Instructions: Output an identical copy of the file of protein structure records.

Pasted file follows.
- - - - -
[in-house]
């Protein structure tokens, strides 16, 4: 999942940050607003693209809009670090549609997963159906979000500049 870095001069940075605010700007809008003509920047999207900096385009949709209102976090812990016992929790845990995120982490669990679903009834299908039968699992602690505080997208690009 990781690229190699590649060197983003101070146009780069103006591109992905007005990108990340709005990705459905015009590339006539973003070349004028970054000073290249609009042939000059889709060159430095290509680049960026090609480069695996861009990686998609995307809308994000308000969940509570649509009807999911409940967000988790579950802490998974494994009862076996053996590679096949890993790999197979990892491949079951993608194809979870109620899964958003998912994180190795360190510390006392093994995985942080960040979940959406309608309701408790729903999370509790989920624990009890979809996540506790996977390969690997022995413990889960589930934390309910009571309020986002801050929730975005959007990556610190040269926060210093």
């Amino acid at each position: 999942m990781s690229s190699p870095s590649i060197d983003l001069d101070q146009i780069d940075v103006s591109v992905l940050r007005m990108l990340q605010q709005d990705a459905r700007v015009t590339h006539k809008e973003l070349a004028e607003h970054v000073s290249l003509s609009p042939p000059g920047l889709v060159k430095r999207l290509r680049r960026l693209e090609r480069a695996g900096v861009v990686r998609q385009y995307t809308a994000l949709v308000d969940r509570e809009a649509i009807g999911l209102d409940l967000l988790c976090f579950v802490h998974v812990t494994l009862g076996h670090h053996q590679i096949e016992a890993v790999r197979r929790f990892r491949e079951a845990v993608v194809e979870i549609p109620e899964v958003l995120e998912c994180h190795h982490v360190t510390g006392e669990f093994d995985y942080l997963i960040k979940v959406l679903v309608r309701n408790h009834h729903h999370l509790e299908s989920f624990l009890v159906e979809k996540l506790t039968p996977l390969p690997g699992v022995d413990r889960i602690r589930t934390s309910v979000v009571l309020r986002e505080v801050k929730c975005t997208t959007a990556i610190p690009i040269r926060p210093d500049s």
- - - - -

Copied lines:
[in-house]
């Protein structure tokens, strides 16, 4: 999942940050607003693209809009670090549609997963159906979000500049 870095001069940075605010700007809008003509920047999207900096385009949709209102976090812990016992929790845990995120982490669990679903009834299908039968699992602690505080997208690009 990781690229190699590649060197983003101070146009780069103006591109992905007005990108990340709005990705459905015009590339006539973003070349004028970054000073290249609009042939000059889709060159430095290509680049960026090609480069695996861009990686998609995307809308994000308000969940509570649509009807999911409940967000988790579950802490998974494994009862076996053996590679096949890993790999197979990892491949079951993608194809979870109620899964958003998912994180190795360190510390006392093994995985942080960040979940959406309608309701408790729903999370509790989920624990009890979809996540506790996977390969690997022995413990889960589930934390309910009571309020986002801050929730975005959007990556610190040269926060210093």
């Amino acid at each position: 999942m990781s690229s190699p870095s590649i060197d983003l001069d101070q146009i780069d940075v103006s591109v992905l940050r007005m990108l990340q605010q709005d990705a459905r700007v015009t590339h006539k809008e973003l070349a004028e607003h970054v000073s290249l003509s609009p042939p000059g920047l889709v060159k430095r999207l290509r680049r960026l693209e090609r480069a695996g900096v861009v990686r998609q385009y995307t809308a994000l949709v308000d969940r509570e809009a649509i009807g999911l209102d409940l967000l988790c976090f579950v802490h998974v812990t494994l009862g076996h670090h053996q590679i096949e016992a890993v790999r197979r929790f990892r491949e079951a845990v993608v194809e979870i549609p109620e899964v958003l995120e998912c994180h190795h982490v360190t510390g006392e669990f093994d995985y942080l997963i960040k979940v959406l679903v309608r309701n408790h009834h729903h999370l509790e299908s989920f624990l009890v159906e979809k996540l506790t039968p996977l390969p690997g699992v022995d413990r889960i602690r589930t934390s309910v979000v009571l309020r986002e505080v801050k929730c975005t997208t959007a990556i610190p690009i040269r926060p210093d500049s």